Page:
Identity, advertising, and algorithmic targeting: or how (not) to target your “ideal user”

Kant, Tanya (2021) Identity, advertising, and algorithmic targeting: or how (not) to target your “ideal user”. MIT Case Studies in Social and Ethical Responsibilities of Computing. pp. 1-23.

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Targeted or “personalized” marketing is an everyday part of most web users’ experience. But how do companies “personalize” commercial web content in the context of mass data aggregation? What does it really mean to use data to target web users by their “personal interests” and individual identities? What kinds of ethical implications arise from such practices? This case study explores commercial algorithmic profiling, targeting, and advertising systems, considering the extent to which such systems can be ethical. To do so the case study first maps a brief history of the commercially targeted user, then explores how web users themselves perceive targeted advertising in relation to data knowledge, cookie consent, and “algorithmic disillusionment.” It goes on to analyze current regulatory landscapes and consider how developers who target audiences might avoid placing burdens of impossible data choice on web users themselves. Finally, it offers a series of reflections on best practice in terms of how (not) to profile and target web users. To illuminate the ethical considerations connected to commercial targeted advertising systems, this case study presents some study tasks (see Exercises 1 and 2) that can be used as discussion points for those interested in exploring the nuances of targeting in specific contexts.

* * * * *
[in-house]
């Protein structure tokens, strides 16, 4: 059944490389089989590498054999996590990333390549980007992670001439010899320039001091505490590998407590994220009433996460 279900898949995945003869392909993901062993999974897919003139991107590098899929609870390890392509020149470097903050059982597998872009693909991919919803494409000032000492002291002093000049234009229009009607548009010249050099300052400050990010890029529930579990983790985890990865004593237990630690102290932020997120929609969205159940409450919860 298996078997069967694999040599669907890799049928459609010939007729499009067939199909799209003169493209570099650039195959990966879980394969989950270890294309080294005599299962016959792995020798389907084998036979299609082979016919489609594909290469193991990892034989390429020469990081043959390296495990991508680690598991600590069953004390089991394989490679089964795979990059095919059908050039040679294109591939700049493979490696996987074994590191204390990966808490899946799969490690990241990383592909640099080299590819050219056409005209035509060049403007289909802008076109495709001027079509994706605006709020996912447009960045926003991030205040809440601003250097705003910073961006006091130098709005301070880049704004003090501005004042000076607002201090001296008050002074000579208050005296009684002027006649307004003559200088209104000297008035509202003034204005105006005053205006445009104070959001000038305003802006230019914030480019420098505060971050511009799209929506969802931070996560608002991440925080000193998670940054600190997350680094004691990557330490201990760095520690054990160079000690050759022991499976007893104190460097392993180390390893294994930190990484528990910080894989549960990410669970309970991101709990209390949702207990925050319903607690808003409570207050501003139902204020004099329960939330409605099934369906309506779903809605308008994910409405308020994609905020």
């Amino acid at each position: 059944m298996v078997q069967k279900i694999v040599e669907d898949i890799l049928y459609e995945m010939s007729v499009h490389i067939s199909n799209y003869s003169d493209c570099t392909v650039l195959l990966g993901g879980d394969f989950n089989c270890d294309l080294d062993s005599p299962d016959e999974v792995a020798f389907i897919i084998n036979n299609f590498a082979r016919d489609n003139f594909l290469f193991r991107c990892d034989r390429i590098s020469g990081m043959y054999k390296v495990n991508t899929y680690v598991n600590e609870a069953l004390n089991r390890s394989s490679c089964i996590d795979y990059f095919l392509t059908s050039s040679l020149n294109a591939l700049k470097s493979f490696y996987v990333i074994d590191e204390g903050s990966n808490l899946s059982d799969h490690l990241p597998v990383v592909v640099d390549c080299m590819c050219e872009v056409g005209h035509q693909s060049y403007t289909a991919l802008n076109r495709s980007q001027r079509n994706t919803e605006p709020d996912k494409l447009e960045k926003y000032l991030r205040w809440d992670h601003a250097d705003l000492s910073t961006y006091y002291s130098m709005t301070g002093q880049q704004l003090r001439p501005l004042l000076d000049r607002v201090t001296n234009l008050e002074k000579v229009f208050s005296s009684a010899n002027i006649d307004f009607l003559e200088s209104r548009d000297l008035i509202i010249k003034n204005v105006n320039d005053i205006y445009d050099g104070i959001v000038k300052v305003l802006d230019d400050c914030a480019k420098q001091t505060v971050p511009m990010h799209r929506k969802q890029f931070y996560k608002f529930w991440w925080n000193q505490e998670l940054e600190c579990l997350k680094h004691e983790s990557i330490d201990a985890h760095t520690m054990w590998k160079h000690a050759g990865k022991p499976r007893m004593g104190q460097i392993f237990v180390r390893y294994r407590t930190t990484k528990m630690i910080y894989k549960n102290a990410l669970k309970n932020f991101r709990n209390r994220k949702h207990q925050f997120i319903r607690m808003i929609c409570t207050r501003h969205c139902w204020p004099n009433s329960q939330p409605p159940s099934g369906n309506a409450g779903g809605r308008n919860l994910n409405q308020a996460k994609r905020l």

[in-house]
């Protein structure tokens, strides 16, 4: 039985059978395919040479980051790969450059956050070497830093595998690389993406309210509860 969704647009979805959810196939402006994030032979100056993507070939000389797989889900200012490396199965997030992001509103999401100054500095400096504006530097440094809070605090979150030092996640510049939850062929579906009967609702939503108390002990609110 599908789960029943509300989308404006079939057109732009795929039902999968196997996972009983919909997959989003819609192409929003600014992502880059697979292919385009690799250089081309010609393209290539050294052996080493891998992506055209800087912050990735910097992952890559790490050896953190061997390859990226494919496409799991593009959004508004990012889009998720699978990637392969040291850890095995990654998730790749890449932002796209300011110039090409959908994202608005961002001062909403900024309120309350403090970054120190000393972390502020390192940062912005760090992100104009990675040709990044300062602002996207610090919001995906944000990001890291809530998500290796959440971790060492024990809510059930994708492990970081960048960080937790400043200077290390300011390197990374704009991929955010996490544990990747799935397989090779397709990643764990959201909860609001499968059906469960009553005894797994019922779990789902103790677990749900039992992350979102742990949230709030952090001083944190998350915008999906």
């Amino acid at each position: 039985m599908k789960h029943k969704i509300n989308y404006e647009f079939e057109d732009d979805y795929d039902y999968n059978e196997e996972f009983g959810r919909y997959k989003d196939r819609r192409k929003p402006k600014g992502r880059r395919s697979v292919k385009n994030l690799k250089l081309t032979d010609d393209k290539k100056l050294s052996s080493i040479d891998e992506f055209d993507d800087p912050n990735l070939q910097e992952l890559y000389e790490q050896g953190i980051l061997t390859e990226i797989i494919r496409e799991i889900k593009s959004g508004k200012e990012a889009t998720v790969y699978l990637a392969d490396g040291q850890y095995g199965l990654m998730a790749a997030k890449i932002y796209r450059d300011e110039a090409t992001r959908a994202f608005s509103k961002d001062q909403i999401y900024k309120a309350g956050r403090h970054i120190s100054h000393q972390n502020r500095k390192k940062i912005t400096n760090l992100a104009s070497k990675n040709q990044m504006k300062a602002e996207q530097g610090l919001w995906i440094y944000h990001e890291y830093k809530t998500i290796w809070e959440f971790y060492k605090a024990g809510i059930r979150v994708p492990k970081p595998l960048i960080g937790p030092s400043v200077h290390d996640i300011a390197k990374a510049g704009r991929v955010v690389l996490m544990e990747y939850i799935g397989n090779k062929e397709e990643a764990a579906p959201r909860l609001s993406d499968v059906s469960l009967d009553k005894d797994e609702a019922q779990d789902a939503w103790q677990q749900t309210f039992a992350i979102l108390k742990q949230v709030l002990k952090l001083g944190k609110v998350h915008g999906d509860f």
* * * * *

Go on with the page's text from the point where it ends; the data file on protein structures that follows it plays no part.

Item Type: Article
Schools and Departments: School of Media, Arts and Humanities > Media and Film
SWORD Depositor: Mx Elements Account
Depositing User: Mx Elements Account
Date Deposited: 18 Aug 2021 08:35
Last Modified: 18 Aug 2021 08:35

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